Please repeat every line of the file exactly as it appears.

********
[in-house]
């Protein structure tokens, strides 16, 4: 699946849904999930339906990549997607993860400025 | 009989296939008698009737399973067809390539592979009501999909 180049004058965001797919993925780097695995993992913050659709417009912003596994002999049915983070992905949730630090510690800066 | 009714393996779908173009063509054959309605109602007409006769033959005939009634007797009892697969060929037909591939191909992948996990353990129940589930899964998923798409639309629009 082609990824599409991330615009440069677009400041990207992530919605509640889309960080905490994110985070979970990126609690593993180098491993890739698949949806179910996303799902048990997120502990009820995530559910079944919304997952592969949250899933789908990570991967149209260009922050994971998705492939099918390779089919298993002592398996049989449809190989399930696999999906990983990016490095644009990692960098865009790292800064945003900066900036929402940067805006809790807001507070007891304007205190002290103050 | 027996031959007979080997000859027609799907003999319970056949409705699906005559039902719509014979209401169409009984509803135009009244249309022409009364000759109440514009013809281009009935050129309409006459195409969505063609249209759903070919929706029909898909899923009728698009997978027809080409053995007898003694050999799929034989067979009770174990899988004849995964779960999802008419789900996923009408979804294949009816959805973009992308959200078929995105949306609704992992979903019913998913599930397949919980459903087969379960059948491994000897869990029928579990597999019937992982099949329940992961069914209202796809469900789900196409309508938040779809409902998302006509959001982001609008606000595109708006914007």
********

[in-house]
């Protein structure tokens, strides 16, 4: 699946849904999930339906990549997607993860400025 | 009989296939008698009737399973067809390539592979009501999909 180049004058965001797919993925780097695995993992913050659709417009912003596994002999049915983070992905949730630090510690800066 | 009714393996779908173009063509054959309605109602007409006769033959005939009634007797009892697969060929037909591939191909992948996990353990129940589930899964998923798409639309629009 082609990824599409991330615009440069677009400041990207992530919605509640889309960080905490994110985070979970990126609690593993180098491993890739698949949806179910996303799902048990997120502990009820995530559910079944919304997952592969949250899933789908990570991967149209260009922050994971998705492939099918390779089919298993002592398996049989449809190989399930696999999906990983990016490095644009990692960098865009790292800064945003900066900036929402940067805006809790807001507070007891304007205190002290103050 | 027996031959007979080997000859027609799907003999319970056949409705699906005559039902719509014979209401169409009984509803135009009244249309022409009364000759109440514009013809281009009935050129309409006459195409969505063609249209759903070919929706029909898909899923009728698009997978027809080409053995007898003694050999799929034989067979009770174990899988004849995964779960999802008419789900996923009408979804294949009816959805973009992308959200078929995105949306609704992992979903019913998913599930397949919980459903087969379960059948491994000897869990029928579990597999019937992982099949329940992961069914209202796809469900789900196409309508938040779809409902998302006509959001982001609008606000595109708006914007």